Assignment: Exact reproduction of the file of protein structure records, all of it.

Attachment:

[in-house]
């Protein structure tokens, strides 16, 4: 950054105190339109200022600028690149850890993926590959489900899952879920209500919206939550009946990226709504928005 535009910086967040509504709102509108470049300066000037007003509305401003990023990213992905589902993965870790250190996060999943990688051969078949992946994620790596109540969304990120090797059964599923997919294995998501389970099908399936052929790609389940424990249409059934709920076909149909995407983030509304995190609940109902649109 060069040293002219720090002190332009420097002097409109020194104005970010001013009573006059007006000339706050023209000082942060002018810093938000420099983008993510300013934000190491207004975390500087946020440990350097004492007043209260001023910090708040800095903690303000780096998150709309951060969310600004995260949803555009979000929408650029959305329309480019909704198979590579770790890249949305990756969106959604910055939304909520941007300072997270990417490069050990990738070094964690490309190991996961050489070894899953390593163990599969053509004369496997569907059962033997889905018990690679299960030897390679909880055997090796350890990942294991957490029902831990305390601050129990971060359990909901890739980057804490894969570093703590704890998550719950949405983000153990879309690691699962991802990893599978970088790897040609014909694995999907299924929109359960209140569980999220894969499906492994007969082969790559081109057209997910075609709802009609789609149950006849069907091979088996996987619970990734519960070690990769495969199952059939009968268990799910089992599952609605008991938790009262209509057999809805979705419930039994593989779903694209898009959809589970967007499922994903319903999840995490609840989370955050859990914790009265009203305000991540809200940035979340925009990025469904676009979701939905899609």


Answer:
[in-house]
């Protein structure tokens, strides 16, 4: 950054105190339109200022600028690149850890993926590959489900899952879920209500919206939550009946990226709504928005 535009910086967040509504709102509108470049300066000037007003509305401003990023990213992905589902993965870790250190996060999943990688051969078949992946994620790596109540969304990120090797059964599923997919294995998501389970099908399936052929790609389940424990249409059934709920076909149909995407983030509304995190609940109902649109 060069040293002219720090002190332009420097002097409109020194104005970010001013009573006059007006000339706050023209000082942060002018810093938000420099983008993510300013934000190491207004975390500087946020440990350097004492007043209260001023910090708040800095903690303000780096998150709309951060969310600004995260949803555009979000929408650029959305329309480019909704198979590579770790890249949305990756969106959604910055939304909520941007300072997270990417490069050990990738070094964690490309190991996961050489070894899953390593163990599969053509004369496997569907059962033997889905018990690679299960030897390679909880055997090796350890990942294991957490029902831990305390601050129990971060359990909901890739980057804490894969570093703590704890998550719950949405983000153990879309690691699962991802990893599978970088790897040609014909694995999907299924929109359960209140569980999220894969499906492994007969082969790559081109057209997910075609709802009609789609149950006849069907091979088996996987619970990734519960070690990769495969199952059939009968268990799910089992599952609605008991938790009262209509057999809805979705419930039994593989779903694209898009959809589970967007499922994903319903999840995490609840989370955050859990914790009265009203305000991540809200940035979340925009990025469904676009979701939905899609």